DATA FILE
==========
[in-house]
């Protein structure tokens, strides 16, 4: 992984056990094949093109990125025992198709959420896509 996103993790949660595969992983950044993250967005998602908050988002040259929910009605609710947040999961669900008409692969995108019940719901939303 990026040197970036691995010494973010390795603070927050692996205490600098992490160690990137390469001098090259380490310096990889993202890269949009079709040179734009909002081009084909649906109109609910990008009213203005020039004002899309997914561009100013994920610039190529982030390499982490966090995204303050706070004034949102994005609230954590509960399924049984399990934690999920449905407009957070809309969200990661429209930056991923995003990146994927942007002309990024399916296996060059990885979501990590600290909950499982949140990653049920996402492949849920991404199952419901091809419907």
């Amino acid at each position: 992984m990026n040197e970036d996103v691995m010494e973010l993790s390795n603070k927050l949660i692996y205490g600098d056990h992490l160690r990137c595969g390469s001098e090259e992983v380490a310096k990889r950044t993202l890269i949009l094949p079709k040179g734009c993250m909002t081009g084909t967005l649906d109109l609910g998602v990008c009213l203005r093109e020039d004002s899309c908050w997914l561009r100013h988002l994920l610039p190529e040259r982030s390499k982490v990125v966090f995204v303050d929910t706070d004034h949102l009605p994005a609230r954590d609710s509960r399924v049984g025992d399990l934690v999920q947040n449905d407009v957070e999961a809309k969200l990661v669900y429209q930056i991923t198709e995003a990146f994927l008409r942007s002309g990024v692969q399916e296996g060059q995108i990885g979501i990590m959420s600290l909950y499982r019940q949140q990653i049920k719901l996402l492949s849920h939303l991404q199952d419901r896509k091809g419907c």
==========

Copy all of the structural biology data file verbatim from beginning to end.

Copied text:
[in-house]
């Protein structure tokens, strides 16, 4: 992984056990094949093109990125025992198709959420896509 996103993790949660595969992983950044993250967005998602908050988002040259929910009605609710947040999961669900008409692969995108019940719901939303 990026040197970036691995010494973010390795603070927050692996205490600098992490160690990137390469001098090259380490310096990889993202890269949009079709040179734009909002081009084909649906109109609910990008009213203005020039004002899309997914561009100013994920610039190529982030390499982490966090995204303050706070004034949102994005609230954590509960399924049984399990934690999920449905407009957070809309969200990661429209930056991923995003990146994927942007002309990024399916296996060059990885979501990590600290909950499982949140990653049920996402492949849920991404199952419901091809419907």
């Amino acid at each position: 992984m990026n040197e970036d996103v691995m010494e973010l993790s390795n603070k927050l949660i692996y205490g600098d056990h992490l160690r990137c595969g390469s001098e090259e992983v380490a310096k990889r950044t993202l890269i949009l094949p079709k040179g734009c993250m909002t081009g084909t967005l649906d109109l609910g998602v990008c009213l203005r093109e020039d004002s899309c908050w997914l561009r100013h988002l994920l610039p190529e040259r982030s390499k982490v990125v966090f995204v303050d929910t706070d004034h949102l009605p994005a609230r954590d609710s509960r399924v049984g025992d399990l934690v999920q947040n449905d407009v957070e999961a809309k969200l990661v669900y429209q930056i991923t198709e995003a990146f994927l008409r942007s002309g990024v692969q399916e296996g060059q995108i990885g979501i990590m959420s600290l909950y499982r019940q949140q990653i049920k719901l996402l492949s849920h939303l991404q199952d419901r896509k091809g419907c």